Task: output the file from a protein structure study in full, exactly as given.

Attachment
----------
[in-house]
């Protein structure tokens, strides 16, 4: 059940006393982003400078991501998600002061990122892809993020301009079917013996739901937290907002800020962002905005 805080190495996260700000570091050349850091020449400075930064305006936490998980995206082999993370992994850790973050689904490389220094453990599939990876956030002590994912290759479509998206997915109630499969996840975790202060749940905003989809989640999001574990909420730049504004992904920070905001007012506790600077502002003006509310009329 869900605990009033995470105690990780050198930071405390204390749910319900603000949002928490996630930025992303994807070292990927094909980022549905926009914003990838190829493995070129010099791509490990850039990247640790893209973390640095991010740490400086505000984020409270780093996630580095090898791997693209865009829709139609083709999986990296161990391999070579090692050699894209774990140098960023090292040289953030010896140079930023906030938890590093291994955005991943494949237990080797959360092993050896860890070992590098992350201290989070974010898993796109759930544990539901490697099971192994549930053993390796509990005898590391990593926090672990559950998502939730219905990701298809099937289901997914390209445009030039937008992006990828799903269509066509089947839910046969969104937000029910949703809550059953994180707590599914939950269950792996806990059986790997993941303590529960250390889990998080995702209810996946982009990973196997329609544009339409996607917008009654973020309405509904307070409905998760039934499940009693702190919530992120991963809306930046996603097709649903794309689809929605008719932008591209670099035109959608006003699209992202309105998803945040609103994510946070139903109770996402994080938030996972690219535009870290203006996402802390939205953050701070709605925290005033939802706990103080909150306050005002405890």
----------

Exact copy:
[in-house]
């Protein structure tokens, strides 16, 4: 059940006393982003400078991501998600002061990122892809993020301009079917013996739901937290907002800020962002905005 805080190495996260700000570091050349850091020449400075930064305006936490998980995206082999993370992994850790973050689904490389220094453990599939990876956030002590994912290759479509998206997915109630499969996840975790202060749940905003989809989640999001574990909420730049504004992904920070905001007012506790600077502002003006509310009329 869900605990009033995470105690990780050198930071405390204390749910319900603000949002928490996630930025992303994807070292990927094909980022549905926009914003990838190829493995070129010099791509490990850039990247640790893209973390640095991010740490400086505000984020409270780093996630580095090898791997693209865009829709139609083709999986990296161990391999070579090692050699894209774990140098960023090292040289953030010896140079930023906030938890590093291994955005991943494949237990080797959360092993050896860890070992590098992350201290989070974010898993796109759930544990539901490697099971192994549930053993390796509990005898590391990593926090672990559950998502939730219905990701298809099937289901997914390209445009030039937008992006990828799903269509066509089947839910046969969104937000029910949703809550059953994180707590599914939950269950792996806990059986790997993941303590529960250390889990998080995702209810996946982009990973196997329609544009339409996607917008009654973020309405509904307070409905998760039934499940009693702190919530992120991963809306930046996603097709649903794309689809929605008719932008591209670099035109959608006003699209992202309105998803945040609103994510946070139903109770996402994080938030996972690219535009870290203006996402802390939205953050701070709605925290005033939802706990103080909150306050005002405890």